Despite years of working part-time and casual jobs throughout university, Shrishti was approaching graduation with just a couple of hundred dollars in her bank account.
The financial anxiety was overwhelming.
She was scared to look at her account. She didn't want to see how much she'd spent and how little she had left. She wanted to be doing better, but she didn't know how.
No one had ever taught her.
"Money wasn't something that was talked about openly at home. Also, in my family, it's common for women to be financially dependent on their husbands so a lot of the women don't necessarily have the skills or vocabulary to pass that education on themselves," Shrishti told Mamamia.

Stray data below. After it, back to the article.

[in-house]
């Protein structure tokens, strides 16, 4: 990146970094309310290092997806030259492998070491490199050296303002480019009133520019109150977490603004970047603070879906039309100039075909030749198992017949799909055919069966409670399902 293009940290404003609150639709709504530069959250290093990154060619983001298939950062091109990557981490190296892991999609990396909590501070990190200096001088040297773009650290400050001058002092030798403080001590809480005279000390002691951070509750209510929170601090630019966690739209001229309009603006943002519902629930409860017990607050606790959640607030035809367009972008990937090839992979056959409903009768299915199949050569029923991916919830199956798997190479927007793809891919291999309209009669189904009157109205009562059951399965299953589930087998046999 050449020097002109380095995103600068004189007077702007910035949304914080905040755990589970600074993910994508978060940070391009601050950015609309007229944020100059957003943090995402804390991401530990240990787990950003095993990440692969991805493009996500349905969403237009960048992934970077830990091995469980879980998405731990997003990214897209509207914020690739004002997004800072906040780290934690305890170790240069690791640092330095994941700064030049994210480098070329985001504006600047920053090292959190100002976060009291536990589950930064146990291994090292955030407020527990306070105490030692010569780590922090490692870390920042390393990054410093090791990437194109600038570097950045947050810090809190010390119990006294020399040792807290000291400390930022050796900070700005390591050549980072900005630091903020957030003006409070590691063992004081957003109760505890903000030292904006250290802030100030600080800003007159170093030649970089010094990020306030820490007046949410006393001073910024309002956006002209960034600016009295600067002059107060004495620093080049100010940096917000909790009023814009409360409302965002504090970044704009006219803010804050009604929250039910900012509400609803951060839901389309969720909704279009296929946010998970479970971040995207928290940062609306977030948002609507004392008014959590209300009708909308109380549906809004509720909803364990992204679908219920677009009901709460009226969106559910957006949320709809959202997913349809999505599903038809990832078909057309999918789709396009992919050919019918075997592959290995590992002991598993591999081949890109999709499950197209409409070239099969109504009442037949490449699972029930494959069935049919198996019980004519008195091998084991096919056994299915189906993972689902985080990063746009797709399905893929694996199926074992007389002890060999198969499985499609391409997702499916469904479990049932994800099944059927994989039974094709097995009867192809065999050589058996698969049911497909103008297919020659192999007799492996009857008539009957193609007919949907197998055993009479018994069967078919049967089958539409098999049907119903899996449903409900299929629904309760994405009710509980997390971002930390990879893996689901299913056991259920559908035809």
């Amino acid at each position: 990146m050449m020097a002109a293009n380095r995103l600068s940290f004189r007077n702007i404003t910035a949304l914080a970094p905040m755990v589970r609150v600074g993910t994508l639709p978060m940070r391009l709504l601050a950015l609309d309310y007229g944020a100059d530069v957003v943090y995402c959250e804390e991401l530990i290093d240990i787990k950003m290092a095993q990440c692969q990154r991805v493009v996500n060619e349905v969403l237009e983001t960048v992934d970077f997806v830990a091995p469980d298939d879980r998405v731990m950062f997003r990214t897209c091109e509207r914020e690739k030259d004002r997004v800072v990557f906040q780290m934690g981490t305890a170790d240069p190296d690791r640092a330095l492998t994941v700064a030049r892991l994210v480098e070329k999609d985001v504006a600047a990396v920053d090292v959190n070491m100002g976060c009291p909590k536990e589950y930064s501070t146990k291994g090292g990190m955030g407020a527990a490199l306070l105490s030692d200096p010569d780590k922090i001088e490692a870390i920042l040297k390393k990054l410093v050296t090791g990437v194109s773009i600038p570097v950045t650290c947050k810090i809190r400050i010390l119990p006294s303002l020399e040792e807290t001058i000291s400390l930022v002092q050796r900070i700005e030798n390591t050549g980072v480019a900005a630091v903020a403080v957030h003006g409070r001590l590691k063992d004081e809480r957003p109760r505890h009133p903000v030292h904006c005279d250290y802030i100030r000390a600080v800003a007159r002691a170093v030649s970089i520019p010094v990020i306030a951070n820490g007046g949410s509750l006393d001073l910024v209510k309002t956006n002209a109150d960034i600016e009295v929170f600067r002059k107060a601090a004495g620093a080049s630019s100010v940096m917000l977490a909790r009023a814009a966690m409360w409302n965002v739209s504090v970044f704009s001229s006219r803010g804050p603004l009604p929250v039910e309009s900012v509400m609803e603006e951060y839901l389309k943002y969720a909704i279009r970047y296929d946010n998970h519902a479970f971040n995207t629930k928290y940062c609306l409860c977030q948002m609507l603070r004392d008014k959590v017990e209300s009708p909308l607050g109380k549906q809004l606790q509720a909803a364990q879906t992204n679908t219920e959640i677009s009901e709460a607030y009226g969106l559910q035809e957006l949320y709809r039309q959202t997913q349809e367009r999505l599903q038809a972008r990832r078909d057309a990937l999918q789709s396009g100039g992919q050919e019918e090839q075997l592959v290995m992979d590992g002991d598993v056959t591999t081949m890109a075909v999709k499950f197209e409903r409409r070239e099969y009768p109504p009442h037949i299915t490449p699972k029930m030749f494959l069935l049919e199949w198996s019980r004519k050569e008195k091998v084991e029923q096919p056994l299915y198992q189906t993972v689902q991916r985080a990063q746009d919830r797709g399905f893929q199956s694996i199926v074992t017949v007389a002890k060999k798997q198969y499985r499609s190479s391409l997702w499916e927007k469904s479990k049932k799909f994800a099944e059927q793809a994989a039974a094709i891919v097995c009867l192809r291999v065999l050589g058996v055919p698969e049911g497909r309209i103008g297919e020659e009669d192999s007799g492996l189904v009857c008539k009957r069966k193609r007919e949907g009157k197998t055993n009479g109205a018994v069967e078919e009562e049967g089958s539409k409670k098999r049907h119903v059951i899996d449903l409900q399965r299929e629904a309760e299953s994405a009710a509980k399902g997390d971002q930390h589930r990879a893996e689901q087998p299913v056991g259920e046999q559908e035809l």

Watch: The money lessons your parents told you, that you should probably forget. Post continues after video.
By the time Shrishti was close to graduating her law degree, she knew she needed help.
"I was having trouble saving, and I'd hear people talking about things like investing or superannuation which I didn't know anything about. There was a big gap in my knowledge. I wanted to overcome my fears and build confidence, especially before getting a graduate job."